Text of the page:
Remembering a lifetime of hard work in the family bakery on Manhattan’s Lower East Side.
By Dinah Lenney
Special to The Times
A few chapters into Mort Zachter’s memoir, “Dough,” his father takes him on a tour of Second Avenue in Manhattan, where the greats of the Yiddish theater once performed to packed houses. “Now they’re gone,” says Phil Zachter, with palpable regret. “Where did they go?” young Mort later asks his mother. She answers, in Yiddish, that she hasn’t a clue.
So it is with the players in Zachter’s story, a family drama with a dwindling cast: his maternal uncles, Harry and Joe Wolk and his parents, Phil and Helen. The story begins in 1994 with a phone call from an unwitting broker, who reveals to Mort, now married and a CPA, that Harry — frail, incompetent and living with Mort’s parents in their tenement apartment — has a money-market account with a million dollars in it.
Memoirists sometimes write to sort out the important questions as much as to answer them. Zachter asks the biggest one at the outset. Having discovered that his uncles — who lived “like paupers” in the projects — had managed to put away a total of $6 million, he writes: “Were they cheap, crazy, or both?” How to find out? Uncle Joe was dead, Uncle Harry was demented, Phil was in the hospital recovering from surgery and Helen “doled out information as if it were sugar and the world were in a diabetic coma.”
“If I wanted answers,” he writes, “I would have to unearth them myself.” The book alternates chapters about the history of “the Store” — the family bakery — with those about Zachter’s struggle to acquire control of the newly discovered fortune and a “montage” depicting his education, marriage, the adoption of his children and his excavation of Harry and Joe’s apartment after Harry’s death.
This turf has been covered in fiction before by the likes of I.B. Singer, Saul Bellow and Philip Roth — and in nonfiction too, in such memoirs as Patricia Volk’s “Stuffed” and Dorothy Gallagher’s “How I Came Into My Inheritance.” It’s a rich and entertaining subject, the business of coming of age among crazy Jews. But if Zachter shares New York with Volk and Gallagher, his writerly godfather is Calvin Trillin, who wrote with affection and restraint, in “Messages From My Father,” about growing up Jewish in the Midwest. Is this similarity in tone — reserved and respectful — because Zachter is male? Because he’s an accountant? Because he’s a mensch?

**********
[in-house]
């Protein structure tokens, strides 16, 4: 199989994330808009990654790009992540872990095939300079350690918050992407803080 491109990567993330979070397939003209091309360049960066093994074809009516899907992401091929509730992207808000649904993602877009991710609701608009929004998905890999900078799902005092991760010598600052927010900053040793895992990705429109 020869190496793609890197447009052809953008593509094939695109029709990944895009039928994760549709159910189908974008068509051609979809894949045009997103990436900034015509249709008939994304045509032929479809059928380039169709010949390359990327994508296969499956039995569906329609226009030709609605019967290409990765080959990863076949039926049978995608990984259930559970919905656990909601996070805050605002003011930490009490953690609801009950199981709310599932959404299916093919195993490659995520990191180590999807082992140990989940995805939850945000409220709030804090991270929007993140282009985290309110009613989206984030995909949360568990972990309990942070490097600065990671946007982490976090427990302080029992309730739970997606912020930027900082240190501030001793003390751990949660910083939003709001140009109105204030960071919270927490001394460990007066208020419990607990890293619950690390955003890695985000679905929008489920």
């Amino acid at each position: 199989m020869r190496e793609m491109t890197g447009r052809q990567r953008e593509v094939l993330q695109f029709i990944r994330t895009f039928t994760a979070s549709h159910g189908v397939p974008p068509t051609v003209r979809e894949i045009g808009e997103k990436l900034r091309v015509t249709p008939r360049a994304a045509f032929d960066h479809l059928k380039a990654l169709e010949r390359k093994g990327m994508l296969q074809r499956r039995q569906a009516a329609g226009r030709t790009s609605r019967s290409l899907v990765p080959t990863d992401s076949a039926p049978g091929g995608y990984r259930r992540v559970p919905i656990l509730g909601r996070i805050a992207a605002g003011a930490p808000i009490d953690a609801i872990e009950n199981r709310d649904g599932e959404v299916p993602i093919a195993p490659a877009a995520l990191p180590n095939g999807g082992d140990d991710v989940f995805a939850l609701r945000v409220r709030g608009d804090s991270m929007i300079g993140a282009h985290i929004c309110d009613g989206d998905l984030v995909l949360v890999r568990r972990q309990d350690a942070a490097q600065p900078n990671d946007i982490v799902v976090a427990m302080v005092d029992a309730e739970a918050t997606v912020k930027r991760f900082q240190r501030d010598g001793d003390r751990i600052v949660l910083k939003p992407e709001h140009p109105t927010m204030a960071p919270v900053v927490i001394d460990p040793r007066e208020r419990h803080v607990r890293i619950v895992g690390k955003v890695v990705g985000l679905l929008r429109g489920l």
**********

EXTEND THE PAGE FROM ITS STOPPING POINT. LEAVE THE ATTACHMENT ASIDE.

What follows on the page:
Whatever the reasons, Zachter has written a civilized book. He genuinely loved his uncles and the world of the Store. But he’s not too polite to reveal his stunned resentment when he realized that life need not have been as difficult as it was for his parents and himself: Why did Harry and Joe hoard their money? Why did they keep the store open seven days a week until the day it closed for good? Why not pay their sister for her hard work behind the counter? They simply presumed everybody wanted to chip in and sell babka for bupkis, and everybody seems to have fallen in line.
“There’s a short list of people in the world who can spit in my eye and I’ll say it’s raining,” says my mother, quoting her father by way of explaining that blood is thicker than water and forgiveness is tacit, even unnecessary, where family is concerned.
So it is with Zachter. Eventually he stops trying to justify his uncles’ selfishness. He admits he didn’t understand, until after he inherited those millions, how deeply ingrained his legacy was, how he had “inherited my attitudes toward money from my uncles — workaholic hoarders.” And he chooses to redeem Harry with a story about how the old man, in spite of confusion and disability, insisted on visiting Phil in the hospital. “Until that moment,” Zachter writes, “I had never realized how much Uncle Harry loved my dad.”
If Zachter seems reluctant to pass judgment, a parade of well-chosen epigraphs serves his ambivalence. Alan Paton (“When a deep injury is done to us, we never recover until we forgive”) begins one chapter. Mark Twain (“His money is twice tainted: ‘taint yours and ‘taint mine”) begins another. But Zachter lets us know he wasn’t aware of dep- rivation as a child. He was happy his mom got paid in chocolate lace cookies, thrilled to watch the Yankees from the cheap seats.
“Dough” is genre memoir — neither a tell-all nor a confession but a mystery, through and through. Zachter doesn’t understand his uncles any better at the finish than he did when he began. As is true of the best memoirists, he comes to a deeper understanding of himself — of what it means to carry on in the present, now that the past has been revealed.
It never occurs to us that he has written anything other than a tribute to his family and the bakery that made them rich. If Harry and Joe were spitting on Helen and Phil and little Mort, it hardly matters; the uncles were always on the short list, and thanks to all that dysfunction, now it’s raining riches. At long last, Zachter can put down his briefcase and become the writer he always wanted to be.